Arts & Entertainment

Press Pass: Lu and the Blues Crew


When Lu Sevier found a group of guys who liked the same kind of music she liked, with whom she had a connection, and with whom she could make music, it was not something she was going to let get away from her.

Though Lu and the Blues Crew founding members Sevier and Devin Divecha went to college in the fall, leaving the rest of its ranks at George Mason High School, the band has stayed together and will return to the stage for a performance at Watch Night. The hour-long set on New Year’s Eve will be the first time the group has played for an audience since the school year started.

Guitarist Divecha has been studying music at Virginia Commonwealth University. Frontwoman Sevier is contemplating an international relations major at the College of William and Mary and sings with an a capella group on campus. Drummer Derek Boylan, bassist Nathan Cooper, and guitarist Paul Sanders have had their own musical experience since last they performed together, from being part of the jazz band and playing in the orchestra for Mason’s fall musical, “Xanadu,” to seeing all types of concerts.

“We’re coming back with a lot of different ideas, and I think that is going to add a new dynamic to our set list,” Sevier said.

To keep the Watch Night crowd energized and ready to ring in the New Year right, Sevier and the band have picked upbeat tracks with good bass grooves and strong beats. Blues music is fun to dance to, Sevier says, and that’s something listeners unfamiliar with the blues might not know.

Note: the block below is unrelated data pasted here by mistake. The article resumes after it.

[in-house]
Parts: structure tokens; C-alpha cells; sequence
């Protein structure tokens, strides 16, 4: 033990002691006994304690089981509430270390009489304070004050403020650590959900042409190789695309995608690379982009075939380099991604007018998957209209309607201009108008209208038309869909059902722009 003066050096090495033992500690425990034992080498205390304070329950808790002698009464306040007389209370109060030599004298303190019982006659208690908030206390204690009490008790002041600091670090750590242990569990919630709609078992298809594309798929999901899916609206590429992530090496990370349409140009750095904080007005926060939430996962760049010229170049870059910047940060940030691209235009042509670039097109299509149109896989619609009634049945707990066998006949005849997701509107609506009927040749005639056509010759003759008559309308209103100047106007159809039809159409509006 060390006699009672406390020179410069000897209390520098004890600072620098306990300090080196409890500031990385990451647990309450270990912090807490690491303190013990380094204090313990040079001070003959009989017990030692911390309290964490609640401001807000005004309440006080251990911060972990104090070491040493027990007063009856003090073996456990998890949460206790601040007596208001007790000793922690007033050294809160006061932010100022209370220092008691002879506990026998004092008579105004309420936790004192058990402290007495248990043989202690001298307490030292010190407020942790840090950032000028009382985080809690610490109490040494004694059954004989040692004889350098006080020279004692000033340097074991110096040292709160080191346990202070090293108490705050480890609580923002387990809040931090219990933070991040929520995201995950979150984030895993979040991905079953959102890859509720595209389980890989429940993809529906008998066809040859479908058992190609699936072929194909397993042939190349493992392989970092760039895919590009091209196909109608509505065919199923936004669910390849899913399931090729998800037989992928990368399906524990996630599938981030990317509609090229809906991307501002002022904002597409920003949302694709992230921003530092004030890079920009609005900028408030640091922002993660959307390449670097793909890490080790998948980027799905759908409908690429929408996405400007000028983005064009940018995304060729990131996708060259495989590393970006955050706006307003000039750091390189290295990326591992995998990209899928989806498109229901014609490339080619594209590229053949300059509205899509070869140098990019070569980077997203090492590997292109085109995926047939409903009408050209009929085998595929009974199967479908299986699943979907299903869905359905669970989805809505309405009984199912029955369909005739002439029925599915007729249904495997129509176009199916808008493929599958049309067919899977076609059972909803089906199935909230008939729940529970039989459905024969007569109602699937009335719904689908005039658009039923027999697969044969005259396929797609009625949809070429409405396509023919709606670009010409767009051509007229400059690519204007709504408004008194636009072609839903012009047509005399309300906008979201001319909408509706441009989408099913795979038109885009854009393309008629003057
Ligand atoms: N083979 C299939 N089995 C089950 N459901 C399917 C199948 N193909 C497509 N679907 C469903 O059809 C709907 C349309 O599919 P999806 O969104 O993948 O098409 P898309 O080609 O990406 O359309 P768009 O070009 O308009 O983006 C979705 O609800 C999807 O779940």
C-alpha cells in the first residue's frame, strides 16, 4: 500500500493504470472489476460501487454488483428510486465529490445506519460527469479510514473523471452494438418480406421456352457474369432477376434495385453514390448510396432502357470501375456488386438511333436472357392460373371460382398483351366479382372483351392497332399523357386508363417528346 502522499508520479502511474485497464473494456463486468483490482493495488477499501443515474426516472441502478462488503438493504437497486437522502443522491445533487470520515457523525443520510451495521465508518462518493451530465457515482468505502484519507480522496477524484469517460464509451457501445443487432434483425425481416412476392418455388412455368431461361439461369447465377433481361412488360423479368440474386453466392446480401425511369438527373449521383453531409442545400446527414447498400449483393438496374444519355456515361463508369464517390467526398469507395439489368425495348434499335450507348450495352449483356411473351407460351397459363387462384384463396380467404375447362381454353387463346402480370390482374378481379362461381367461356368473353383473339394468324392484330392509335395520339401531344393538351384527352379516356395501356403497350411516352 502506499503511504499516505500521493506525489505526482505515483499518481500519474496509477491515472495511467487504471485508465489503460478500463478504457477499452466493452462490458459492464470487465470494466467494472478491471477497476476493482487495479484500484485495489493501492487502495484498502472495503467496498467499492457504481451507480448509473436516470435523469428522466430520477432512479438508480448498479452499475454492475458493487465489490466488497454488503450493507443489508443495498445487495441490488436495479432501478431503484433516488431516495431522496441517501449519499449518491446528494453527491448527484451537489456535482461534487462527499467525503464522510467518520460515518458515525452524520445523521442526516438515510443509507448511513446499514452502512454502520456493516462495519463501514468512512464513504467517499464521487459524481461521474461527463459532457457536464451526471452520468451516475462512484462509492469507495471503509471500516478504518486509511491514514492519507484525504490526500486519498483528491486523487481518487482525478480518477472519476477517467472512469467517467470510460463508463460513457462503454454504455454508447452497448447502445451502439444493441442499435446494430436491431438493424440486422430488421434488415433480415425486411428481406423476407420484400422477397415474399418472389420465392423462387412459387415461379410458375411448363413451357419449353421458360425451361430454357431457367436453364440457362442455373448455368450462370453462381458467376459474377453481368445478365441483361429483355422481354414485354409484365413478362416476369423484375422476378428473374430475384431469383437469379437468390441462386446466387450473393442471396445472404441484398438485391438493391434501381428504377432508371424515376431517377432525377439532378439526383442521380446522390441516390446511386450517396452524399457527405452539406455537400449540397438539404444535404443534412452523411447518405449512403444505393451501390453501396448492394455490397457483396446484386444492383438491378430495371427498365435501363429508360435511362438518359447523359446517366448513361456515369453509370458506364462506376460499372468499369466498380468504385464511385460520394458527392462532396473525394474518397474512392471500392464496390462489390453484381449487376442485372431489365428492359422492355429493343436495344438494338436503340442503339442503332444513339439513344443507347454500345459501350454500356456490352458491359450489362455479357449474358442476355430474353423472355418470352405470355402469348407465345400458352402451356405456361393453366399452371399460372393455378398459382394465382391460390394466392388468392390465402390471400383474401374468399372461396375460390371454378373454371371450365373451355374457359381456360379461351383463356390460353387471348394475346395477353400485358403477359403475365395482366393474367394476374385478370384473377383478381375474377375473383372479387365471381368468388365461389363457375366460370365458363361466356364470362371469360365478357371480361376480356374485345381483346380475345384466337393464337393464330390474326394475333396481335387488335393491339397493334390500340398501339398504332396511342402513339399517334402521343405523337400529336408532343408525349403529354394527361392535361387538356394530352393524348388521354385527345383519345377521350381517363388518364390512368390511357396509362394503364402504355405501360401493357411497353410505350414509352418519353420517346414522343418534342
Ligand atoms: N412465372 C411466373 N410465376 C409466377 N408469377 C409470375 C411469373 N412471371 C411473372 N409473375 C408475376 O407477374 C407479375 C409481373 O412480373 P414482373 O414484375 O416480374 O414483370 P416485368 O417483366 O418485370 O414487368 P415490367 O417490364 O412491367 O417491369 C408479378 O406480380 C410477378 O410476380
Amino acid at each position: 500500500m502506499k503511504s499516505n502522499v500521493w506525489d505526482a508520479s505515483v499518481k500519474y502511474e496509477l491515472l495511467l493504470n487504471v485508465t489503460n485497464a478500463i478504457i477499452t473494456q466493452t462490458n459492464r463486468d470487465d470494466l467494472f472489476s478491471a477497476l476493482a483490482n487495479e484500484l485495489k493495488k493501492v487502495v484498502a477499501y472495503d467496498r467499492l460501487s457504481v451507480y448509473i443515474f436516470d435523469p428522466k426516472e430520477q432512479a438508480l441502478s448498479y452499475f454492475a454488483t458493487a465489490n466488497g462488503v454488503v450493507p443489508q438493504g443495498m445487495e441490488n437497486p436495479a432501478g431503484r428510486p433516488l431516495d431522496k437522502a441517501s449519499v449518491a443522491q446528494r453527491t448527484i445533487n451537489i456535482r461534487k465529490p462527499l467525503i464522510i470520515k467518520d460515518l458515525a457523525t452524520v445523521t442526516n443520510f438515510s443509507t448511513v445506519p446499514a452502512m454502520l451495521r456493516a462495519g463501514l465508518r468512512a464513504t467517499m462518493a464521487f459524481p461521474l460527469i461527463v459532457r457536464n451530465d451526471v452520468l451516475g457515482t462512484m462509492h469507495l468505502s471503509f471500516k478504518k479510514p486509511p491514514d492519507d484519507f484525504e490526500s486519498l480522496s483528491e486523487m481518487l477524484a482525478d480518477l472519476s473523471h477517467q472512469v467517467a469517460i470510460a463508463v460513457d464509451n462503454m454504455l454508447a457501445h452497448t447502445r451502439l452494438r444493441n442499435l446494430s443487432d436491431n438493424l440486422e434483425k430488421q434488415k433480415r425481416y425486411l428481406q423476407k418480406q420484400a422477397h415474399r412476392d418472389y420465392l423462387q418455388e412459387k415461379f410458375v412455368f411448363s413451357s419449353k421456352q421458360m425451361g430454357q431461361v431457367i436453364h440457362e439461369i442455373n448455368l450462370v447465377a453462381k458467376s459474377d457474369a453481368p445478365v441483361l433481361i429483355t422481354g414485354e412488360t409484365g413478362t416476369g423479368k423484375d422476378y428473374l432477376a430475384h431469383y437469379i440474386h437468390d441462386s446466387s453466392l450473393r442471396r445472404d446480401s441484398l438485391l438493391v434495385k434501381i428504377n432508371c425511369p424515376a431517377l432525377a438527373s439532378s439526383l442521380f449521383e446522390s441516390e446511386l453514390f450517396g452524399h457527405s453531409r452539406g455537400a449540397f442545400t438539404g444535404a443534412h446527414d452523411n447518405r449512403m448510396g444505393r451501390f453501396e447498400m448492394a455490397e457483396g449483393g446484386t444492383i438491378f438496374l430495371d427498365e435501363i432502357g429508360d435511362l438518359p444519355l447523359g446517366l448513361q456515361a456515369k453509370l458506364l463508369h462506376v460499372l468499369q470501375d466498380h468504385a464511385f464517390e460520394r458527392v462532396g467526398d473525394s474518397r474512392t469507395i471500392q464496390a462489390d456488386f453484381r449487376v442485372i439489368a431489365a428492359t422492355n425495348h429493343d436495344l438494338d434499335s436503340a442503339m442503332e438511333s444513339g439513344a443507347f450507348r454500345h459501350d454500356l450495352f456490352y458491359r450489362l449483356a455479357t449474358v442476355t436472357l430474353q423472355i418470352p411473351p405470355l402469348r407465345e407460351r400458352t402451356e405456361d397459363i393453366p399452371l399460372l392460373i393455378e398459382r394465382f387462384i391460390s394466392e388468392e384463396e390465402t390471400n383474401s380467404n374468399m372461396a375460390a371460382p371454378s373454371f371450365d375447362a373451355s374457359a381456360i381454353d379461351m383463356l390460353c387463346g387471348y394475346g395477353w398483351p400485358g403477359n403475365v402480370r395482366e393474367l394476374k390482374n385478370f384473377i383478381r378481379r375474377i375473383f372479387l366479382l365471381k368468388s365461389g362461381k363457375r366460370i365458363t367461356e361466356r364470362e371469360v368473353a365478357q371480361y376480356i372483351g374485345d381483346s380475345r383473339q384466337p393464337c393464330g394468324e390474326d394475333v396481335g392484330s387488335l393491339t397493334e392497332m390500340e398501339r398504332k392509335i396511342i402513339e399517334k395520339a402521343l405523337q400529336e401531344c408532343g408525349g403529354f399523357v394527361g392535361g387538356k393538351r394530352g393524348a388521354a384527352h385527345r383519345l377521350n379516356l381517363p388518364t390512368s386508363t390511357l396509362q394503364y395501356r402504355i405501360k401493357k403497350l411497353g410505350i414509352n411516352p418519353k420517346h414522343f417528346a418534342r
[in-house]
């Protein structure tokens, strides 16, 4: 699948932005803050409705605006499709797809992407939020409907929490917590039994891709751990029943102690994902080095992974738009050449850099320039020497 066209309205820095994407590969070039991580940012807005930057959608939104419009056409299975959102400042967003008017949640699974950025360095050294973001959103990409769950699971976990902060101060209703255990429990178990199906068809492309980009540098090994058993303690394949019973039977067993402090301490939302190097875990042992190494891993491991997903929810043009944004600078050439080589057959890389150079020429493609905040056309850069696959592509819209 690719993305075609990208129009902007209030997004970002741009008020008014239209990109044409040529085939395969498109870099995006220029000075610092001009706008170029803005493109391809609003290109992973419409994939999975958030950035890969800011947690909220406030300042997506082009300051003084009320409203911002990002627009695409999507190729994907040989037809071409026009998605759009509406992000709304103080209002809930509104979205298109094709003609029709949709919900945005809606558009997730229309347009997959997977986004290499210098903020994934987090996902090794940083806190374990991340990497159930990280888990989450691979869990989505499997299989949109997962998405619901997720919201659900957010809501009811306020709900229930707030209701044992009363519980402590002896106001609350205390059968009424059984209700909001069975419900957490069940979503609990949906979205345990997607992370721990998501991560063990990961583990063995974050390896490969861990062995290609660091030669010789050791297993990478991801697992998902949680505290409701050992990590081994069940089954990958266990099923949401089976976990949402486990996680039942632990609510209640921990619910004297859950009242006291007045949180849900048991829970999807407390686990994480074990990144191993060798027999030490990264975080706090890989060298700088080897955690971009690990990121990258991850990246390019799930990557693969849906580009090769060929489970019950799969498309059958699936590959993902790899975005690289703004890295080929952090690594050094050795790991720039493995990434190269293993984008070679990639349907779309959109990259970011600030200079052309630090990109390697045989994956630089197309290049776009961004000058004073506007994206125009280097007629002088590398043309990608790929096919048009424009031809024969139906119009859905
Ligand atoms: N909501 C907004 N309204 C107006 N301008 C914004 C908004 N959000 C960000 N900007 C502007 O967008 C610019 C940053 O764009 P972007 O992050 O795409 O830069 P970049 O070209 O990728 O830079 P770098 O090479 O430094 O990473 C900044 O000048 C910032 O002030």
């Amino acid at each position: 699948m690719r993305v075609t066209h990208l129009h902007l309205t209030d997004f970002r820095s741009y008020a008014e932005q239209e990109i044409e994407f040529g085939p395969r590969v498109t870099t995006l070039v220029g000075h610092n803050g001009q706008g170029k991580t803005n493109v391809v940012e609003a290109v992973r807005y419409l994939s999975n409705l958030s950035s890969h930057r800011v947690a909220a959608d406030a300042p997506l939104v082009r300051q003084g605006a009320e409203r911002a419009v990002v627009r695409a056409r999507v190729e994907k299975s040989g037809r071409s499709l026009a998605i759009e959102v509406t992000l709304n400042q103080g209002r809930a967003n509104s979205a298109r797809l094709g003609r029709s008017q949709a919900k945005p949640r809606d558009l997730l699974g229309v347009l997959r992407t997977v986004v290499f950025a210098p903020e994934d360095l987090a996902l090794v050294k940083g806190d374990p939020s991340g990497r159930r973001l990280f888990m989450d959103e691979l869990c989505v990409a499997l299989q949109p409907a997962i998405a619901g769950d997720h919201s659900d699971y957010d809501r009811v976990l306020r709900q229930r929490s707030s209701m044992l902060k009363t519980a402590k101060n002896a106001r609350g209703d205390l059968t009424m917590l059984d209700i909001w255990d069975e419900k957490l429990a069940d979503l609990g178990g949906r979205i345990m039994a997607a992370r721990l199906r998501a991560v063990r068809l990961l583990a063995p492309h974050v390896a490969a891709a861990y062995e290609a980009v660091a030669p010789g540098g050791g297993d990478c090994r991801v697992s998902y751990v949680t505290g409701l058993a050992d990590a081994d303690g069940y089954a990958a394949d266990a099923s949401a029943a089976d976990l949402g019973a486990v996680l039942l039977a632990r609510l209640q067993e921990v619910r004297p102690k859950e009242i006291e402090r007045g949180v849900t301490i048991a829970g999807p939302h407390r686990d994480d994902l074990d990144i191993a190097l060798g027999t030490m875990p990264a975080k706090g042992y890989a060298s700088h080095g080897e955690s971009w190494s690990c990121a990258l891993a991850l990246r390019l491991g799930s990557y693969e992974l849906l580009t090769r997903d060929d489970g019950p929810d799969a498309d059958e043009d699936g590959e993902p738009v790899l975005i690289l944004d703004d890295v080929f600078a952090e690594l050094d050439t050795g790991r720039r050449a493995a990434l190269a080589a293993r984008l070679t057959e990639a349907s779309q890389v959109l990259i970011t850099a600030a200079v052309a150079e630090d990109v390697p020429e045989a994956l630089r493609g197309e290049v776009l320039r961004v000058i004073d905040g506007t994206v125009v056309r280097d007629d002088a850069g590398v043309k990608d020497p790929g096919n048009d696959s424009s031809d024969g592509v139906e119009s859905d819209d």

“Blues music has this misconception of being sad and lonely,” Sevier said. “The thing is, we’re high school and college kids who haven’t – fortunately – had to go through a lot of the pain and suffering that a lot of the blues musicians write about.”

Sevier first discovered the blues while living in Serbia after her family moved there for her mother’s State Department work. Sevier lived near a blues club in Serbia, and would spend time there with friends captivated by the emotion of the music that inspired audiences to sing along.

When she moved to Falls Church, she found a kindred spirit in Divecha, who shared her love of the blues. She sang the blues, he played guitar, and soon basement jam sessions became gigs across the City of Falls Church.

Sevier was a high school senior when she moved and had anticipated a tough transition, but she found Falls Church a welcoming community, and found that being in a band made becoming a Mustang all the better.

“Not only was I able to connect with people on a friend level at school, but I was able to continue to play music and do what I love,” Sevier said. “Going to Falls Church was probably one of the best things that happened to me.”

The band played Watch Night her senior year, and Sevier describes the experience as both humbling and exciting.

“It’s the greatest feeling because you know the people you’re playing with have your back and you’re going to go on and put on a show together and you’re going to keep smiling.” Sevier said. “Your job is to put on the party, and you have a lot of fun doing that.”

The band looks forward to a repeat appearance at Watch Night and a kind of reunion for a band that stuck it out despite the miles between its members. Sevier admits that the pace of college life is sure to pick up in her second year, but she’ll take any opportunity she can to come back to Falls Church and play with her Blues Crew.

“I’m pretty sure all of us are going to be coming back this summer,” Sevier said. “When we’re not working, I want us to get together and continue to play around the City.”

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